Wellness Matters

How to Downsize Your Portions and Appetite in 12 Easy Steps

November 29, 2016

Giant sodas, large dinner plates and king-sized snacks make eating the right amounts of food difficult. Serving sizes have changed quite a bit over the last 20 years. In the 1980’s an order of fries averaged 210 calories. Today it averages 610 calories. Then, a slice of pizza was 500 calories and now it averages 850 calories. A soda that was 85 calories is now 250 calories.

Here are 12 tips to downsize your portions and also decrease your appetite. 
  1. Try to plan your meals and snacks. Don’t get stuck having to buy something that will be filling with little nutrition.
  2. Balance meals with healthy choices such as carbohydrates, lean protein, vegetables and small amounts of fat.
  3. Pick foods that are filling and nutritious for the calories they provide. Good choices would be whole grain breads, crackers, cereals, beans, any veggies or fruits, and lean, skinless meats.
  4. Make larger portions by blending vegetables with meat and starch. An example of this would be stir-fry or a stew.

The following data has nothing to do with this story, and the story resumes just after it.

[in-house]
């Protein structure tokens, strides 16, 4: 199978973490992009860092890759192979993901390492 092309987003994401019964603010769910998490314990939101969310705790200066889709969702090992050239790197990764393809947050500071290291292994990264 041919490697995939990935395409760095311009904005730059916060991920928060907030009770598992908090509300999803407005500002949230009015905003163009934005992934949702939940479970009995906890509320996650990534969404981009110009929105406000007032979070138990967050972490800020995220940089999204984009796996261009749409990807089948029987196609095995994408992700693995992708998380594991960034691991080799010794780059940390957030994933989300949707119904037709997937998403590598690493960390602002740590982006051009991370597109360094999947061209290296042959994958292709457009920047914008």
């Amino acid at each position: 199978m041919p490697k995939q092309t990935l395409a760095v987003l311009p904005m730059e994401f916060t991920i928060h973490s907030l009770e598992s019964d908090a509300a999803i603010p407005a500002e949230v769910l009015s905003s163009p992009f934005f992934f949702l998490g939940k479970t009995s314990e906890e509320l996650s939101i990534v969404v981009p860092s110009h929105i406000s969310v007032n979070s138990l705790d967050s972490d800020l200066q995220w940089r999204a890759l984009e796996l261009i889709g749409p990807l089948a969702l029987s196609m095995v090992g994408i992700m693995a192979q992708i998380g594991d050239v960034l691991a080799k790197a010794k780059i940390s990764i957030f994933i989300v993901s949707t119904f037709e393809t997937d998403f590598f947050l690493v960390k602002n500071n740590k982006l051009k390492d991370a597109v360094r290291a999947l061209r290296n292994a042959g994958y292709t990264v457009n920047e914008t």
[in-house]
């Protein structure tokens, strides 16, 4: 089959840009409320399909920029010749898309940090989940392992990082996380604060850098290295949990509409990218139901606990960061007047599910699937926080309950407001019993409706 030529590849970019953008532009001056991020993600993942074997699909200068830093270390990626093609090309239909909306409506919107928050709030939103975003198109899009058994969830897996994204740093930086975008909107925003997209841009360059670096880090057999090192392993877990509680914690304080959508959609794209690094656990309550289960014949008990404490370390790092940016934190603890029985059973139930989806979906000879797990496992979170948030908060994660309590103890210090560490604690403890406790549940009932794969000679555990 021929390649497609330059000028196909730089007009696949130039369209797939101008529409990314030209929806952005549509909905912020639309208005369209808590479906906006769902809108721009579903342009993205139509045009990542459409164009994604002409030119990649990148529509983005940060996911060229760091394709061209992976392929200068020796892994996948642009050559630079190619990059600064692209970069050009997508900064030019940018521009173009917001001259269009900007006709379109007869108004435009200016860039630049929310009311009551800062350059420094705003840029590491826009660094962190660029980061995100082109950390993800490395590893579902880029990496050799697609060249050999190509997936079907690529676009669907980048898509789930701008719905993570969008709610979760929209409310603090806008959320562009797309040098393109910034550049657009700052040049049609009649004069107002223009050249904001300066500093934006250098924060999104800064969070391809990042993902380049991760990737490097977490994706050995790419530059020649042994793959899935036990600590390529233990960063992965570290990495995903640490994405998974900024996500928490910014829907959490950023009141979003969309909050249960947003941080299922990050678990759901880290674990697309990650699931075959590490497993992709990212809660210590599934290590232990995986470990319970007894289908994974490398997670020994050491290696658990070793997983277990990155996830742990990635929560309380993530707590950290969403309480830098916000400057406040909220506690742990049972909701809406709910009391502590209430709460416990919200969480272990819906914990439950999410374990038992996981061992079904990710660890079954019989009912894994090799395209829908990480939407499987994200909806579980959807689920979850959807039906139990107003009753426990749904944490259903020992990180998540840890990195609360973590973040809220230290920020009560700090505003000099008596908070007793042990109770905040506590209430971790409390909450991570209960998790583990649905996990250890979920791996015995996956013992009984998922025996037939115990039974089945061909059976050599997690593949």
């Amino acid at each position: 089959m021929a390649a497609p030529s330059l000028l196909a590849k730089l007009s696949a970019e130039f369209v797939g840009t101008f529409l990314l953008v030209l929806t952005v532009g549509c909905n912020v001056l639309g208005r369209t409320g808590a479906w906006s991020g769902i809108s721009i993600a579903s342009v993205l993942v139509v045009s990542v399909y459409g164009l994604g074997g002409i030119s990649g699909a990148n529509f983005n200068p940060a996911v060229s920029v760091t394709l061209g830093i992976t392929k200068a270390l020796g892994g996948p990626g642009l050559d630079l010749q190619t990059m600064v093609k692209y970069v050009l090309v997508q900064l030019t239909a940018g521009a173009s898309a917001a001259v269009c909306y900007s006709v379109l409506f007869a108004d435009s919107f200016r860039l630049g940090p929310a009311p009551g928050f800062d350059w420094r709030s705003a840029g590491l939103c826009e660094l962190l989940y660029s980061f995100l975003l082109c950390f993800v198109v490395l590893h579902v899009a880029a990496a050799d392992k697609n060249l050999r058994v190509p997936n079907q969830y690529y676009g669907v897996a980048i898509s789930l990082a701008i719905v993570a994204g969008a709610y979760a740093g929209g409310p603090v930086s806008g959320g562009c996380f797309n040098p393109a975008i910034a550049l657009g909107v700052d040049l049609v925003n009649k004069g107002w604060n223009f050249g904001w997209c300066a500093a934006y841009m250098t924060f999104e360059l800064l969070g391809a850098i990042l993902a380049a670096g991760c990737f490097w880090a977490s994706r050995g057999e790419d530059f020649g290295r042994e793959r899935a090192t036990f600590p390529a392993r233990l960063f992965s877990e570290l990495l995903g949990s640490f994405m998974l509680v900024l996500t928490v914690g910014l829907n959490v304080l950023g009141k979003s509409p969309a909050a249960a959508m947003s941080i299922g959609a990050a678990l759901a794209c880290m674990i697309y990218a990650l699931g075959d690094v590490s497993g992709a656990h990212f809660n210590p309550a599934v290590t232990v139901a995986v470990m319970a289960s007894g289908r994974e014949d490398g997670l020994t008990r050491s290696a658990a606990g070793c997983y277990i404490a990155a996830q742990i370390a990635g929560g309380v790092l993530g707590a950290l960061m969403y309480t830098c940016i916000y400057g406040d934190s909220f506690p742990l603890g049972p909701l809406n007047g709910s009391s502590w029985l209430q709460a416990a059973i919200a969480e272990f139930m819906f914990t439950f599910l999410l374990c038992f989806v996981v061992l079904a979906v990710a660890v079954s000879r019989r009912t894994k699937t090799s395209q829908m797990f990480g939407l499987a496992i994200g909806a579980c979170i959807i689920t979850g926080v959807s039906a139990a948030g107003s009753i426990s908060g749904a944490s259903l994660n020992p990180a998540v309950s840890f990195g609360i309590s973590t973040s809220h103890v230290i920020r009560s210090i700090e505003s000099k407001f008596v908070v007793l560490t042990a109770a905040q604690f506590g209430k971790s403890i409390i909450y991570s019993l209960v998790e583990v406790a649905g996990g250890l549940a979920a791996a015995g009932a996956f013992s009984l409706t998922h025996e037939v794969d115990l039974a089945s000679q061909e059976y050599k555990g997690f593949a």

5. Start with small portions and slow down your eating. Put your utensil down between each bite. If you are still hungry when you have finished your meal, wait 10-15 minutes. If you find you are still hungry, eat another small portion.
  6. Make a plan for encountering adverse situations, such as the Krispy Kreme “Hot Now” sign. (hint: keep driving)
  7. Don’t skip meals. Your hunger will catch up to you when you skip and you will end up overeating.
  8. Eat enough food. In an effort to lose weight, many folks limit their calorie intake too severely and trigger food cravings and may lower their metabolism which makes losing weight more difficult.
  9. Make gradual changes. Decrease portion sizes over a reasonable amount of time so that your body can get used to having less food.
  10. Identify eating triggers. These may include an end-of-workday snack, boredom, depression or late-night munchies. Be conscious of these triggers and redirect your thoughts of food elsewhere.
  11. Remind yourself of how unhealthy junk foods are. Think of plaque building up in your arteries and how hard your pancreas is working to process these foods.
  12. Try to involve the whole family in portion control. Obesity is an epidemic not just with adults, but also with youth.
A healthy weight can be achieved through good lifestyle choices. Besides controlling the amount of food you eat, it is important to drink enough water, get enough sleep and exercise regularly. 

BONUS TIP: Regular physical activity controls appetite and food cravings while also burning calories.

About the Author

Leslie Williams, MS, RD, LDN is a Registered Dietician at Wesley Long Hospital


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